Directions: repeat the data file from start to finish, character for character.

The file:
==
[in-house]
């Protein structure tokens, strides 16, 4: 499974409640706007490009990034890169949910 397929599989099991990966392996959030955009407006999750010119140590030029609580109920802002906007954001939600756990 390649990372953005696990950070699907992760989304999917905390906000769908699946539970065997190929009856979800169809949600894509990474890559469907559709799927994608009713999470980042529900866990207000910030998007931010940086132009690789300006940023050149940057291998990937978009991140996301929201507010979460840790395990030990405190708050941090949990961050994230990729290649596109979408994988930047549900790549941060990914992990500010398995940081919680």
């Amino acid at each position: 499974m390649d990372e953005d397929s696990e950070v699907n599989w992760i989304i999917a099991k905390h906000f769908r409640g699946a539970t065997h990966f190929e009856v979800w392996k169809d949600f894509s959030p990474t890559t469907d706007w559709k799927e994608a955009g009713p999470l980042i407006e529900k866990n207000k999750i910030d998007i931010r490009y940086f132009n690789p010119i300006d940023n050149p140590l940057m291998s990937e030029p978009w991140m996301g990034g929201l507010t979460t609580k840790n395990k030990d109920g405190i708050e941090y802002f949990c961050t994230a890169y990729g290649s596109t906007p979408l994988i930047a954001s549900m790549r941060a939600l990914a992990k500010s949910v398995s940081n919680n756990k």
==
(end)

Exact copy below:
[in-house]
């Protein structure tokens, strides 16, 4: 499974409640706007490009990034890169949910 397929599989099991990966392996959030955009407006999750010119140590030029609580109920802002906007954001939600756990 390649990372953005696990950070699907992760989304999917905390906000769908699946539970065997190929009856979800169809949600894509990474890559469907559709799927994608009713999470980042529900866990207000910030998007931010940086132009690789300006940023050149940057291998990937978009991140996301929201507010979460840790395990030990405190708050941090949990961050994230990729290649596109979408994988930047549900790549941060990914992990500010398995940081919680």
């Amino acid at each position: 499974m390649d990372e953005d397929s696990e950070v699907n599989w992760i989304i999917a099991k905390h906000f769908r409640g699946a539970t065997h990966f190929e009856v979800w392996k169809d949600f894509s959030p990474t890559t469907d706007w559709k799927e994608a955009g009713p999470l980042i407006e529900k866990n207000k999750i910030d998007i931010r490009y940086f132009n690789p010119i300006d940023n050149p140590l940057m291998s990937e030029p978009w991140m996301g990034g929201l507010t979460t609580k840790n395990k030990d109920g405190i708050e941090y802002f949990c961050t994230a890169y990729g290649s596109t906007p979408l994988i930047a954001s549900m790549r941060a939600l990914a992990k500010s949910v398995s940081n919680n756990k």